I know of what I speak. This is a lesson learned in the hardest possible way, by wielding my words as a weapon and seeing the injured fall under the weight of them. It is an offense I detest in myself. Oh, to unsay a lifetime of thoughtless words that have pierced my loved ones. But no. Once airborne they cannot be drawn back, and they echo into eternity.
Like a blade, harsh words lay the victim wide. Yet we throw them about with no regard to the pain they cause. Apologize as we might, the damage is done. The wounded, though they forgive us, will nonetheless bear a scar.
If I can enlighten one person to the devastation of this, then these words are not in vain. So dear friends, this is my love letter to you:
I heard you today. You and your little family enjoying a mall lunch at the food court, your children playing in the fountain. So entertaining to watch, such a perfect little family. Then it happened.
I saw the daggers fly from your lips. Straight toward your wife's heart, they hit their target full on. Her shoulders sagged. Your words knocked the wind out of her, visibly crumbling her self-worth. I don't believe you realize the power of your words.
Like a snake, your criticism wrapped around her, crushing her spirit. Your assessment of her inadequacies was like a knife. You were probably trying to motivate her, but you shamed her instead. Though only a onlooker, your words stung me too. I'm sure you love her, I can see that you love her, but you wield your words like a club. I fear you will beat her to death with them.
Still, behind the hurt in her eyes, I could see that she adores you. She thinks you hung the moon. Young man, prove it's true. Be the person she thinks you are. Walk in grace and integrity, curb your tongue.
You are called to be her protector, her safe place, not her judge, not her jury. Not one more voice in a world of voices that tramples her down. A gift to you, she was created from God's own heart, made beautiful inside and out. He knows and loves her as she is right now, just as he does you.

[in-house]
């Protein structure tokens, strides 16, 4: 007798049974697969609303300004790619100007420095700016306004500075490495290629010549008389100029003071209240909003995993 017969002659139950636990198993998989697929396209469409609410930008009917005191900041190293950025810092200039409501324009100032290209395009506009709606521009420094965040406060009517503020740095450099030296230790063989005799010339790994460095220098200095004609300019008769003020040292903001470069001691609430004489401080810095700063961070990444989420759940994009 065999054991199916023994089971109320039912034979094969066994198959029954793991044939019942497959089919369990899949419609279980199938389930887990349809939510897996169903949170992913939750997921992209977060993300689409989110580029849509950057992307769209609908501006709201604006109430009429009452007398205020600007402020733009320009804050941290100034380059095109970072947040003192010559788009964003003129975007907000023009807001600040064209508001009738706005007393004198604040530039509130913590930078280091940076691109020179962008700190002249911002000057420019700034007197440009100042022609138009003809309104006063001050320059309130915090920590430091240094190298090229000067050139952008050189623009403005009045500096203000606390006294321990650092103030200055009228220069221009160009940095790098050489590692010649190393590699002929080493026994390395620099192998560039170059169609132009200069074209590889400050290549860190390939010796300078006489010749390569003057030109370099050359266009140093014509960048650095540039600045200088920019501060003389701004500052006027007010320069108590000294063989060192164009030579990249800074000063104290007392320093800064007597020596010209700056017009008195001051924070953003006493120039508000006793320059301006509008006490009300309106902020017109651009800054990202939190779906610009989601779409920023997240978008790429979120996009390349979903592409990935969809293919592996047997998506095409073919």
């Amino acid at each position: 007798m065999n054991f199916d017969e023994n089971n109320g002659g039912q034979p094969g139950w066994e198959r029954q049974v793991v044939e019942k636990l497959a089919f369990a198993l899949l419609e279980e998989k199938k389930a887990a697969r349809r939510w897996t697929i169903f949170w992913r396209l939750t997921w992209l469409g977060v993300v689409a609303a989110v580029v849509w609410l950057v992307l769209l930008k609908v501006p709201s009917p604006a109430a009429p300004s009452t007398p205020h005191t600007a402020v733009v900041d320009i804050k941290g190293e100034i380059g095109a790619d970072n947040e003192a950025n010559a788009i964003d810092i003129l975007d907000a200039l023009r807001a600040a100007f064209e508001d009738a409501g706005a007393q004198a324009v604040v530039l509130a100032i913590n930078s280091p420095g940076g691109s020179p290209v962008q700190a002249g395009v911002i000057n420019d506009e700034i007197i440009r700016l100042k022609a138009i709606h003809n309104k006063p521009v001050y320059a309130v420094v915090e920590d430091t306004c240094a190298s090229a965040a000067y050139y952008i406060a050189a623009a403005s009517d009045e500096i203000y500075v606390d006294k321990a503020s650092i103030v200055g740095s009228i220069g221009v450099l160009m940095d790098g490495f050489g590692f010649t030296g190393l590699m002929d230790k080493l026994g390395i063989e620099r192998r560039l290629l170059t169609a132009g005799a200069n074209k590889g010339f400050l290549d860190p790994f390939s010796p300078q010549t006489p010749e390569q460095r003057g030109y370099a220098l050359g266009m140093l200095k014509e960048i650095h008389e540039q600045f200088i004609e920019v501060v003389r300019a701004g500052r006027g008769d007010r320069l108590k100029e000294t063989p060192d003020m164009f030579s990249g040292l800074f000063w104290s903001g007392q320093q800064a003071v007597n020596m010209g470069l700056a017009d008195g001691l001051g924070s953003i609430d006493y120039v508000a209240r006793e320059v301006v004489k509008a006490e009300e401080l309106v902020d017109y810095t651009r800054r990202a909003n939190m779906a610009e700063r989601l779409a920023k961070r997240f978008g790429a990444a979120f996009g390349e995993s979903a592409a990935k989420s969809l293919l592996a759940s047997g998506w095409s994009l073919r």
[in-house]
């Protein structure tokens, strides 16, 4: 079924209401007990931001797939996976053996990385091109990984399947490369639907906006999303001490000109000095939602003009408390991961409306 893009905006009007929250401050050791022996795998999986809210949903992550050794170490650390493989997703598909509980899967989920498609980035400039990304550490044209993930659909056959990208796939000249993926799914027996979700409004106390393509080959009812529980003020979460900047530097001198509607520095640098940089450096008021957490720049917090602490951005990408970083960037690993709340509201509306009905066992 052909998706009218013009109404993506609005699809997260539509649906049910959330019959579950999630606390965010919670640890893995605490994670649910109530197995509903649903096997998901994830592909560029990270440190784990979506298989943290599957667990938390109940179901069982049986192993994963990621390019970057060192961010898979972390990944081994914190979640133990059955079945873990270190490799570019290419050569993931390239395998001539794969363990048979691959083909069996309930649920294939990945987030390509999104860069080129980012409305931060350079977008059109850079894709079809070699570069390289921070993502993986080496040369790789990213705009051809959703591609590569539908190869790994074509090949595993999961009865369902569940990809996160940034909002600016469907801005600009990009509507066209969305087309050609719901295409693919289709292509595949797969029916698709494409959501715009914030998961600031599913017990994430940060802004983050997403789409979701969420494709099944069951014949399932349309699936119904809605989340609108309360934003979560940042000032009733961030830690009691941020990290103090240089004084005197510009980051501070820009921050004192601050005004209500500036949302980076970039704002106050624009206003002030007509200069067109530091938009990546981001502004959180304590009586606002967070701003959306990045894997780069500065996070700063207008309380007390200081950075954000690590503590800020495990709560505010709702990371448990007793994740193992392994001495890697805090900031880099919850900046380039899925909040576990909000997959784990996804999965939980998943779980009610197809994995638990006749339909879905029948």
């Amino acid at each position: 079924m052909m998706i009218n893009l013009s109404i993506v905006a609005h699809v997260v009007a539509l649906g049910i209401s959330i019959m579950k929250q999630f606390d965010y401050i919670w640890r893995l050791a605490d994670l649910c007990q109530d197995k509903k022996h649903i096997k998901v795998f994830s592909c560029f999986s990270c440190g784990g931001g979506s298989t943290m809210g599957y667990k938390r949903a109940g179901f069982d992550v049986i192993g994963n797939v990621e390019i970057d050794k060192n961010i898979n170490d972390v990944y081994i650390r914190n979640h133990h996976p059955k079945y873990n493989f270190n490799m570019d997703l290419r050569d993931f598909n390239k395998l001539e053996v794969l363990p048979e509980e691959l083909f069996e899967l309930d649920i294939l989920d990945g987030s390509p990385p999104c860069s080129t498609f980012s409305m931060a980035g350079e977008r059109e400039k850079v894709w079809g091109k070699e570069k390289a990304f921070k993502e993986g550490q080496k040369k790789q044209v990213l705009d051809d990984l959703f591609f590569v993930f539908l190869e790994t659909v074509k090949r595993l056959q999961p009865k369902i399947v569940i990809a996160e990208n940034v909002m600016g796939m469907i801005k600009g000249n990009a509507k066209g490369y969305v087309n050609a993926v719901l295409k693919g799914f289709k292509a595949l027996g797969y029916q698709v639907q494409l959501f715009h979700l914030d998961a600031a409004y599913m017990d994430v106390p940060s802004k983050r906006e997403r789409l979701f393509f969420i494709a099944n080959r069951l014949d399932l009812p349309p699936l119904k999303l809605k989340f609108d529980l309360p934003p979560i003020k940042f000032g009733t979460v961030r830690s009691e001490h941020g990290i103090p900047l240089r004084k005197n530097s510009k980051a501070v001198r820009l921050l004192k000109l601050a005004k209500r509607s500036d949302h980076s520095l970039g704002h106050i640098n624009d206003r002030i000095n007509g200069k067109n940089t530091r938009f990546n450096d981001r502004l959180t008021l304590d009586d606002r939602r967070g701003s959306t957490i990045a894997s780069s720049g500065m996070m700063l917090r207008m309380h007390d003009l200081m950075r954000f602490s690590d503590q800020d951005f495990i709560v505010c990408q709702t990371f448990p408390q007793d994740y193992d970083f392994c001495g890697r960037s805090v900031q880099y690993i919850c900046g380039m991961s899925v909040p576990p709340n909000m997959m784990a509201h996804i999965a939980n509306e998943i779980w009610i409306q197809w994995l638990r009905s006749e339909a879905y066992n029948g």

I'm sure it would shock you, if someone told you how you sound. But, be it adult or child, if there is little feeling of acceptance, understanding and respect between two people, if one is hurting, is belittled or mocked by the other; "can't you do anything right?", "you're so lazy", "are you an idiot?" that person is verbally battered.
Some would justify, "Being nice doesn't work. They've got to learn to take it. I'm doing it for their own good, to help them become a better person." But another might ask, does verbal abuse ever make someone a better, healthier person? Does it ever enrich the relationship? Does it ever show love?
For some unfathomable reason, we seem to be the hardest on the ones we love the most. To our family we often speak with severity, using words we would never utter to a friend, an acquaintance, or a even a stranger. Why do we have this need to be judge over another? Why the desire to "fix" our loved ones, to point out their shortcomings, when we should be working our own?
How confusing, the heart. How devious the tongue. (you can read more on this: James 3:2-12)
But of course, thankfully, there is a wonderfully redeeming flip-side. The tongue can speak joy and peace as healing as any balm. Soothing, they bless both the hearer and the speaker. Sweet words make our hearts sing. Words of affirmation and acceptance build us up. They help us stand taller and make us feel loved and appreciated, safe and warm. They beget kind words in return. They teach our children the power of kindness.
Something harshness can never do, words of encouragement easily accomplish, for they cause us to bloom. Like spring rain, they create in us a desire to grow, to reach for the sky. To be our best. And it's in this process that we all become richer, fuller and more complete.
What a contrast. Words can cut or they can heal. Bring pain or comfort, sadness or joy. Death and life it seems, are in the power of the tongue.